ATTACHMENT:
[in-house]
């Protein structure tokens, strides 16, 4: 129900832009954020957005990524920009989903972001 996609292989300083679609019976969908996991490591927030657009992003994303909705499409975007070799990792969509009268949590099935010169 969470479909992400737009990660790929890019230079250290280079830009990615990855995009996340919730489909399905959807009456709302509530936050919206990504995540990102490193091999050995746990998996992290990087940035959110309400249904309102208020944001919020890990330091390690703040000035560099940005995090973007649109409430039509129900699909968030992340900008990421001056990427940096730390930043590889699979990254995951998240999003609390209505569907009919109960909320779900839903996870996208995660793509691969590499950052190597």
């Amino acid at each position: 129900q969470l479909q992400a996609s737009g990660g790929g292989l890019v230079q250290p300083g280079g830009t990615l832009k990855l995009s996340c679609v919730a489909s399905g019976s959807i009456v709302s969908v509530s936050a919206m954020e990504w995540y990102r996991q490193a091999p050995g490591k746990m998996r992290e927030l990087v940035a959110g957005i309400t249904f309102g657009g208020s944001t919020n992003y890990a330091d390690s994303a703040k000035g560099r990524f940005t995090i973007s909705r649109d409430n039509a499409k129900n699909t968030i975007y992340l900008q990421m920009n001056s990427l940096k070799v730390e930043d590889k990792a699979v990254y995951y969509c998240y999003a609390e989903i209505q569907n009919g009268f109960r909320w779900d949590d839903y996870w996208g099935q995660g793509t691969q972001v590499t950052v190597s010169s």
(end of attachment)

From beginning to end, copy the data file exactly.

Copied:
[in-house]
């Protein structure tokens, strides 16, 4: 129900832009954020957005990524920009989903972001 996609292989300083679609019976969908996991490591927030657009992003994303909705499409975007070799990792969509009268949590099935010169 969470479909992400737009990660790929890019230079250290280079830009990615990855995009996340919730489909399905959807009456709302509530936050919206990504995540990102490193091999050995746990998996992290990087940035959110309400249904309102208020944001919020890990330091390690703040000035560099940005995090973007649109409430039509129900699909968030992340900008990421001056990427940096730390930043590889699979990254995951998240999003609390209505569907009919109960909320779900839903996870996208995660793509691969590499950052190597």
């Amino acid at each position: 129900q969470l479909q992400a996609s737009g990660g790929g292989l890019v230079q250290p300083g280079g830009t990615l832009k990855l995009s996340c679609v919730a489909s399905g019976s959807i009456v709302s969908v509530s936050a919206m954020e990504w995540y990102r996991q490193a091999p050995g490591k746990m998996r992290e927030l990087v940035a959110g957005i309400t249904f309102g657009g208020s944001t919020n992003y890990a330091d390690s994303a703040k000035g560099r990524f940005t995090i973007s909705r649109d409430n039509a499409k129900n699909t968030i975007y992340l900008q990421m920009n001056s990427l940096k070799v730390e930043d590889k990792a699979v990254y995951y969509c998240y999003a609390e989903i209505q569907n009919g009268f109960r909320w779900d949590d839903y996870w996208g099935q995660g793509t691969q972001v590499t950052v190597s010169s």